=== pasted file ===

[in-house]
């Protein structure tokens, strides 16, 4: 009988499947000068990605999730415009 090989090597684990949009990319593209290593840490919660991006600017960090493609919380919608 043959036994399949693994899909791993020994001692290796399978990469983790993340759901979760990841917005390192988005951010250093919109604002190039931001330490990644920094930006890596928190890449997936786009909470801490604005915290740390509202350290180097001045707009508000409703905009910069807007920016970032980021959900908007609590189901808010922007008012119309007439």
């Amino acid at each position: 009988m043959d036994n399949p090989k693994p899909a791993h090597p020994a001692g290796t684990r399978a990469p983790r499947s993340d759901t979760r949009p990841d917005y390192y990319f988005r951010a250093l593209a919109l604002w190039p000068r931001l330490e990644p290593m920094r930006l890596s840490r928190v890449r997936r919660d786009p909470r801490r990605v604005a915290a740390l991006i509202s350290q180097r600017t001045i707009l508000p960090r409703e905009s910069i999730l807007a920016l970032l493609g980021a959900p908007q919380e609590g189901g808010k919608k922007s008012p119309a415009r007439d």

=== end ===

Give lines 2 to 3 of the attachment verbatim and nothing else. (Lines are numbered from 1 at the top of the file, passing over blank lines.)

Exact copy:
């Protein structure tokens, strides 16, 4: 009988499947000068990605999730415009 090989090597684990949009990319593209290593840490919660991006600017960090493609919380919608 043959036994399949693994899909791993020994001692290796399978990469983790993340759901979760990841917005390192988005951010250093919109604002190039931001330490990644920094930006890596928190890449997936786009909470801490604005915290740390509202350290180097001045707009508000409703905009910069807007920016970032980021959900908007609590189901808010922007008012119309007439």
């Amino acid at each position: 009988m043959d036994n399949p090989k693994p899909a791993h090597p020994a001692g290796t684990r399978a990469p983790r499947s993340d759901t979760r949009p990841d917005y390192y990319f988005r951010a250093l593209a919109l604002w190039p000068r931001l330490e990644p290593m920094r930006l890596s840490r928190v890449r997936r919660d786009p909470r801490r990605v604005a915290a740390l991006i509202s350290q180097r600017t001045i707009l508000p960090r409703e905009s910069i999730l807007a920016l970032l493609g980021a959900p908007q919380e609590g189901g808010k919608k922007s008012p119309a415009r007439d």